In the first instalment of our new rolling feature, social media strategist Amy Dugmore looks at the new year’s most interesting social media news and insights. This week runs the gamut from the gripes of William Shatner to the growth of Facebook Video…
When he’s not releasing baffling spoken-word versions of Britpop hits, or making plans to cross America in a steampunk tricycle, William Shatner is an avid Twitter user, boasting more than two million followers.
Perhaps we shouldn’t have been surprised, then, when he was (possibly) the first to spot an apparently new ‘feature’ for promoted accounts.
As reported by Marketing Land, the Captain raised the alarm when he noticed a promoted account in the list of accounts he was following.
Or as Will put it:
— William Shatner (@WilliamShatner) December 30, 2014
Promoted accounts can already appear in search, in timelines and in ‘Who to Follow’ recommendations. But this positioning appears to be new.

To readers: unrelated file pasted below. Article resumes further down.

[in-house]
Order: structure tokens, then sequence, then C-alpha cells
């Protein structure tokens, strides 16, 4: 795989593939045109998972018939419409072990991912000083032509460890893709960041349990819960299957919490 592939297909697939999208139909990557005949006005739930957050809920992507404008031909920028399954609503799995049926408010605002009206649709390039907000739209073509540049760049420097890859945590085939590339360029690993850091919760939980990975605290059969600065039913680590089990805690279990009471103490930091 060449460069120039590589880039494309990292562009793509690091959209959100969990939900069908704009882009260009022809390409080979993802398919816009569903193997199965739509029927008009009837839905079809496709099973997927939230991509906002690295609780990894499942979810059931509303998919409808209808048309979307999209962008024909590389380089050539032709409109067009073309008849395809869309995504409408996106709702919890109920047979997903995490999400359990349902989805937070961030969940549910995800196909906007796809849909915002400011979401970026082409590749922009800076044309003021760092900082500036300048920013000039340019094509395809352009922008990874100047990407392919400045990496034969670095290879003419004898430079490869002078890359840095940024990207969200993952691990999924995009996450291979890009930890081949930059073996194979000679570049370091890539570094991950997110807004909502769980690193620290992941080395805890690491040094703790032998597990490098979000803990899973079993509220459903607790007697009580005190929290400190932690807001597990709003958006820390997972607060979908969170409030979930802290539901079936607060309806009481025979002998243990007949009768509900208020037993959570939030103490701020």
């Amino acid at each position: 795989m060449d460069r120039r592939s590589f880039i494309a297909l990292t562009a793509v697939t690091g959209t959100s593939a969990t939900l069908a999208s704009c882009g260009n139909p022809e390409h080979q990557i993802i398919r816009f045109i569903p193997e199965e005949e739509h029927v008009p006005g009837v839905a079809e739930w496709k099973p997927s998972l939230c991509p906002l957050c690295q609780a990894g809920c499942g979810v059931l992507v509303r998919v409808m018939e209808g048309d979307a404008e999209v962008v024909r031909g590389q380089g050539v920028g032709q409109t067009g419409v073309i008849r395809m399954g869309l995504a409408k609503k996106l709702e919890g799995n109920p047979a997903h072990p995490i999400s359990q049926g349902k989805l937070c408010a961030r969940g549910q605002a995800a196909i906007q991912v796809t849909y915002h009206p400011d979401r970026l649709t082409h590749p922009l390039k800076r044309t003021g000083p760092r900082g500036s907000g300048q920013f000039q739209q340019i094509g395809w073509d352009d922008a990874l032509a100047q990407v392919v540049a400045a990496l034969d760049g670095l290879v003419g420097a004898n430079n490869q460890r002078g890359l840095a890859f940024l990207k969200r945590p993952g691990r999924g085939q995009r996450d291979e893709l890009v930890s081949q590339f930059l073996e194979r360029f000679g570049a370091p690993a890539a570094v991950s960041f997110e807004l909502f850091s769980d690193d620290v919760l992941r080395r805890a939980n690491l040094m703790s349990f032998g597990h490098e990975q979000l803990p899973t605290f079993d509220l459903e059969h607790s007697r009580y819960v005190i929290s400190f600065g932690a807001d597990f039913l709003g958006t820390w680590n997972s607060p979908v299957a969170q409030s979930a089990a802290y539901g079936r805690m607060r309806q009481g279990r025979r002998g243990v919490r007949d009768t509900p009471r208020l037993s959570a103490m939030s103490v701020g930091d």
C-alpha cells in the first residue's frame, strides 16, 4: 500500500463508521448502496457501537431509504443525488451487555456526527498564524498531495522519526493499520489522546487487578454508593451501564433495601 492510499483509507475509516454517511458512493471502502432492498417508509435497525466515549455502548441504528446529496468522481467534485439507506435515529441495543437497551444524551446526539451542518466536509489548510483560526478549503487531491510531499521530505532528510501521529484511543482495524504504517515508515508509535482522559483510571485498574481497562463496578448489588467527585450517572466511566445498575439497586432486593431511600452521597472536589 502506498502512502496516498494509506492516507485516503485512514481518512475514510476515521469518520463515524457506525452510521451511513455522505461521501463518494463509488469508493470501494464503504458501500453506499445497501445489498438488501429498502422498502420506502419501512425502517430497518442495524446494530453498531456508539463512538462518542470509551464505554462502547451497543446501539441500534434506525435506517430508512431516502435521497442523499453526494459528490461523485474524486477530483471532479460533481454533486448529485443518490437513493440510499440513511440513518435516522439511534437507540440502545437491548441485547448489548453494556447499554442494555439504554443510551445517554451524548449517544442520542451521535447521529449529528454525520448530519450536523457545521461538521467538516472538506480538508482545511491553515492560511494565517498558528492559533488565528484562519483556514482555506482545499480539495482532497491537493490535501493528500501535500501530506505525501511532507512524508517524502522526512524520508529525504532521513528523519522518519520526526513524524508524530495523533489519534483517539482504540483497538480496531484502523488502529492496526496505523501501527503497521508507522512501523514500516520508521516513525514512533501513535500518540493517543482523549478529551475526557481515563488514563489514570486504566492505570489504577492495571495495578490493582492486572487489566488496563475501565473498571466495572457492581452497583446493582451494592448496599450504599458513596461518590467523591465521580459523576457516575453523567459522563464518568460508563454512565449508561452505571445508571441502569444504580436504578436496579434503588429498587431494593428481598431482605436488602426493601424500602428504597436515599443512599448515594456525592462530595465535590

However, Twitter told Marketing Land that these kinds of ads have been running since 2013 – so it seems odd that people are only spotting them now.
Shatner was less than happy when he spotted the promoted account, later tweeting to Twitter’s Trust & Safety Team: “Do you understand that by implying that I follow these companies that it appears to be an endorsement?”
He does have a valid point. But as Marketing Land point out, just because brands are appearing in follow lists, it doesn’t mean the brands asked for it.
It should also be made clear that William Shatner, and others, were not forced to follow these accounts. It was simply a promotion to encourage users to follow these brands.
Facebook Video is Likely to Be Huge in 2015
If 2014’s stats are anything to go by, Facebook will well and truly cement itself as the ‘other’ online video giant this year, alongside YouTube.
Facebook published a blog post on Wednesday revealing that the number of video posts per Facebook user increased by 74% in 2014. Amongst US users, last year saw a whopping 94% increase.